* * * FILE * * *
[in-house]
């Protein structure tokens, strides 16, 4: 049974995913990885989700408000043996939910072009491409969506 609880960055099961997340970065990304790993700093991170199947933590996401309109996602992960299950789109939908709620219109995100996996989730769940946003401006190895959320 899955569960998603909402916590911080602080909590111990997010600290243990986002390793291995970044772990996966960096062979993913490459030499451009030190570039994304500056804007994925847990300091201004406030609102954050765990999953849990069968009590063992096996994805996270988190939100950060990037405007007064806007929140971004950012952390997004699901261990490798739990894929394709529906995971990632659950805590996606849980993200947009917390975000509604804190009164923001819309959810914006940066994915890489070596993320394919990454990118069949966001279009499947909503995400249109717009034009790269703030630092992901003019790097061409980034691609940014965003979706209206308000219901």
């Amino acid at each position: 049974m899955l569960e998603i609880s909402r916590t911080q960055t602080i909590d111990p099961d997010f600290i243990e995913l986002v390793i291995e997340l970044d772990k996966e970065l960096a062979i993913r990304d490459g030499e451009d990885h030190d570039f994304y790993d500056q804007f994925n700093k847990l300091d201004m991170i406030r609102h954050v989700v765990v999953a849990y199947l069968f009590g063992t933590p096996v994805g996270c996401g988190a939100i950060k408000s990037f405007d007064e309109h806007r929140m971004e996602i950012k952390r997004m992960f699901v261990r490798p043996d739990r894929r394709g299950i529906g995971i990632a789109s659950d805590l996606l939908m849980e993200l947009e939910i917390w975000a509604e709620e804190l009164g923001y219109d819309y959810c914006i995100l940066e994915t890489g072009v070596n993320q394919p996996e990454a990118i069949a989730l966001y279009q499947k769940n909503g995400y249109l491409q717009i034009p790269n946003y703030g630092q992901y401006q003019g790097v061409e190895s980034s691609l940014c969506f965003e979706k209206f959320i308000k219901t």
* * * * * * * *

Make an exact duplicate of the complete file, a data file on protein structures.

[in-house]
């Protein structure tokens, strides 16, 4: 049974995913990885989700408000043996939910072009491409969506 609880960055099961997340970065990304790993700093991170199947933590996401309109996602992960299950789109939908709620219109995100996996989730769940946003401006190895959320 899955569960998603909402916590911080602080909590111990997010600290243990986002390793291995970044772990996966960096062979993913490459030499451009030190570039994304500056804007994925847990300091201004406030609102954050765990999953849990069968009590063992096996994805996270988190939100950060990037405007007064806007929140971004950012952390997004699901261990490798739990894929394709529906995971990632659950805590996606849980993200947009917390975000509604804190009164923001819309959810914006940066994915890489070596993320394919990454990118069949966001279009499947909503995400249109717009034009790269703030630092992901003019790097061409980034691609940014965003979706209206308000219901």
């Amino acid at each position: 049974m899955l569960e998603i609880s909402r916590t911080q960055t602080i909590d111990p099961d997010f600290i243990e995913l986002v390793i291995e997340l970044d772990k996966e970065l960096a062979i993913r990304d490459g030499e451009d990885h030190d570039f994304y790993d500056q804007f994925n700093k847990l300091d201004m991170i406030r609102h954050v989700v765990v999953a849990y199947l069968f009590g063992t933590p096996v994805g996270c996401g988190a939100i950060k408000s990037f405007d007064e309109h806007r929140m971004e996602i950012k952390r997004m992960f699901v261990r490798p043996d739990r894929r394709g299950i529906g995971i990632a789109s659950d805590l996606l939908m849980e993200l947009e939910i917390w975000a509604e709620e804190l009164g923001y219109d819309y959810c914006i995100l940066e994915t890489g072009v070596n993320q394919p996996e990454a990118i069949a989730l966001y279009q499947k769940n909503g995400y249109l491409q717009i034009p790269n946003y703030g630092q992901y401006q003019g790097v061409e190895s980034s691609l940014c969506f965003e979706k209206f959320i308000k219901t």